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Wayne Gretzky's Phoenix Coyotes are struggling financially and are five points out of a playoff position heading into Saturday's game. ((Ross D. Franklin/Associated Press))

The Phoenix Coyotes may be losing millions and receiving financial aid from the NHL, but coach Wayne Gretzky has been around long enough to believe there will be a positive outcome to the team's struggles.

Gretzky told Hockey Night in Canada in a wide-ranging interview that, as has happened before with other teams in the league, all concerned parties are working hard to help the club, owned by Jerry Moyes.

"I really believe that there's an understanding here that this franchise is not moving and Mr. Moyes has made it clear that he has no intention of bankrupting this franchise. And he's made it clear that he needs investors and wants partners or somebody to be involved with him," said Gretzky.

NHL commissioner Gary Bettman has confirmed that the Coyotes are receiving money from the league, but claimed it was essentially advances on revenue-sharing, marketing and television money the team would be due.

Having seen several teams struggle in his 30 years in the league, Gretzky took the long view, stating the club's situation compares favourably with recent woes affecting Buffalo and Pittsburgh, franchises that were teetering but ultimately righted.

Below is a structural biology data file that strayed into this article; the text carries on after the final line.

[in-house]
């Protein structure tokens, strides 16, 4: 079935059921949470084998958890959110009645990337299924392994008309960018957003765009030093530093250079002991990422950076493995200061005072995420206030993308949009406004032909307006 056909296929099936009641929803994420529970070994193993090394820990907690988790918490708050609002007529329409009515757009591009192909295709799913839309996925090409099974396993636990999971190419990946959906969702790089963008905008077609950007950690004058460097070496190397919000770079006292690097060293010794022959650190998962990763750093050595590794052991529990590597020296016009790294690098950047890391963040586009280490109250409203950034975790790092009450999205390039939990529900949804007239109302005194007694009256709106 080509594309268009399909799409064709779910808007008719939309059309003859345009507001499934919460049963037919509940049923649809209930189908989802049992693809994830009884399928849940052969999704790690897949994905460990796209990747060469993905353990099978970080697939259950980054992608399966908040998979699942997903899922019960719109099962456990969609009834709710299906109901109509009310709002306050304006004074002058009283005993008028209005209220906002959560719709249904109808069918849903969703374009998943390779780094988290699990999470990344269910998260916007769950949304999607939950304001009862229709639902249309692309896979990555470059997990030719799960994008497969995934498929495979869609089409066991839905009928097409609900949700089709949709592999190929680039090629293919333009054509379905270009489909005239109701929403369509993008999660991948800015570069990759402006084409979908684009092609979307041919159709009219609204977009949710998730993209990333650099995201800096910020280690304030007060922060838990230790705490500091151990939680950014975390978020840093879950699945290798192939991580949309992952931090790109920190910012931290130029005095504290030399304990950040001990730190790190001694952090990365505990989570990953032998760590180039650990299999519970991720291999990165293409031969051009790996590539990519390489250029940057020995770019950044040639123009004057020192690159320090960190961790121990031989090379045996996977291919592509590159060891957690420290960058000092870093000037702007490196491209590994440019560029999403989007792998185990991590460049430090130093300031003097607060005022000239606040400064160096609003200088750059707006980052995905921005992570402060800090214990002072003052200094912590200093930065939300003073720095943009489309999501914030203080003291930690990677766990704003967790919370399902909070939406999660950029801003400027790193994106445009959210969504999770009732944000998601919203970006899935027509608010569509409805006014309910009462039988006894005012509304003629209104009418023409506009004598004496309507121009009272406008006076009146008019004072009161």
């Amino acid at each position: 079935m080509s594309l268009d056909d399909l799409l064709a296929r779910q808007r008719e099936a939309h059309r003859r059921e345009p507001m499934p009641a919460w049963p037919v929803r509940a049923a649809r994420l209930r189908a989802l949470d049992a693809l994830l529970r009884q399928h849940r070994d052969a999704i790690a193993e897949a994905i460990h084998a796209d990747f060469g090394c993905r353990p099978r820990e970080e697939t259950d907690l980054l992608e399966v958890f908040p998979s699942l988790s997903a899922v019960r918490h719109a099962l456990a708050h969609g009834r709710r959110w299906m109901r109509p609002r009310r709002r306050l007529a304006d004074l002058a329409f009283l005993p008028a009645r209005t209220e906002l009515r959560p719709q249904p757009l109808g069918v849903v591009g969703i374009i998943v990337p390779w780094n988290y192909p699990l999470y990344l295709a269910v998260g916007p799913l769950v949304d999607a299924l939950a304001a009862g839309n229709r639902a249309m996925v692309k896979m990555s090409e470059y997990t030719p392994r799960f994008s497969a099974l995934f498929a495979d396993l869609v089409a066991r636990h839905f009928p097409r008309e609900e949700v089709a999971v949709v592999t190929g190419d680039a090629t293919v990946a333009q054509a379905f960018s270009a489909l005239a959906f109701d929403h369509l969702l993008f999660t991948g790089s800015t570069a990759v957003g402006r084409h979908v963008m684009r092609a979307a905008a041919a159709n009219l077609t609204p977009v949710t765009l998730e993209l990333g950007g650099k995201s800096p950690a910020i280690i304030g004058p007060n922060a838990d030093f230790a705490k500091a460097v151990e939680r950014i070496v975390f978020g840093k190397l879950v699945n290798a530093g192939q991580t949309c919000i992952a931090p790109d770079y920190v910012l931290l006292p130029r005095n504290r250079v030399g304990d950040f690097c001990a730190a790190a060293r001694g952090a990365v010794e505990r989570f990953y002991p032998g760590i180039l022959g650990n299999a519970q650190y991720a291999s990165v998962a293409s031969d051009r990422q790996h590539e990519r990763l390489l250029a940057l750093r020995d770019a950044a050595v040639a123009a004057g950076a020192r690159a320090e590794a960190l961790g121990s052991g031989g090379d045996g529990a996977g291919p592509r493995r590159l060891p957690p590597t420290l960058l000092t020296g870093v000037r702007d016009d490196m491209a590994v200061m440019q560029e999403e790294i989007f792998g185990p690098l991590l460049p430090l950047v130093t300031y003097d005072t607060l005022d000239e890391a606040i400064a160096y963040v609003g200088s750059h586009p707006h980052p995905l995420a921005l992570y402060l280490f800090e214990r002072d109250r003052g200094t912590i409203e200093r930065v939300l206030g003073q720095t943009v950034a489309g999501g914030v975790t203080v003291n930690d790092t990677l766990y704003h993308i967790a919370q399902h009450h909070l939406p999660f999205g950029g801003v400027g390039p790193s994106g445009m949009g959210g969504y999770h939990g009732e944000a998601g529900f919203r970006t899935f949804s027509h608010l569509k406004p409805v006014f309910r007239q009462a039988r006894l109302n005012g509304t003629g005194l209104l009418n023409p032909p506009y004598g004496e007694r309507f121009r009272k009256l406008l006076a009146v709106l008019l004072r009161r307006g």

'It's Phoenix or bust'

"I don't believe our franchise is anywhere near the dire straits that those two franchises were in just [a few] years ago," he told HNIC's Scott Oake.

The terms of the club's lease with Jobing.com Arena in Glendale, Ariz., is believed to be a major stumbling block to any potential deals inovling the franchise.

The city "has made it clear ... that they understood our scenario and they're willing to sit down and find a happy medium that's favourable for not only the Coyotes but obviously for [the city]."

The 48-year-old Gretzky said in the event of a worst-case scenario that moves the franchise, he wouldn't follow it to another location.

"It's Phoenix or bust," said Gretzky.

"For me, I've got five kids who've grown up in the Southwest. For me to pick up and move my family to another city is not going to happen."

Gretzky also called the recent fight-related death of Ontario hockey player Don Sanderson senseless.

The death intensified the debate over fighting in hockey. Gretzky's take could be viewed as, at best, a limited acceptance of fighting between helmeted players who don't wear visors.

"If two guys are going to fight with masks on, I think it's silly — somebody's gonna break a hand and you're going to be out for a certain amount of time," he said.

"If two guys have a mask, should they take their helmets off? No, I think that's silly [too].

"So I guess [what] I'm leading to is: Why should two guys with masks on be fighting?"

Gretzky reiterated that he doesn't plan to have a role with the 2010 Canadian Olympic squad but would give informal advice if contacted by Steve Yzerman, Bob Nicholson or others at Hockey Canada.

The hockey legend also said he has no doubt that another NHL club could thrive alongside the Maple Leafs in both the Toronto area and around Kitchener-Waterloo and Hamilton, but that's a decision for the league.

Phoenix hosts Calgary in the second game of HNIC's doubleheader on Saturday (10 p.m ET).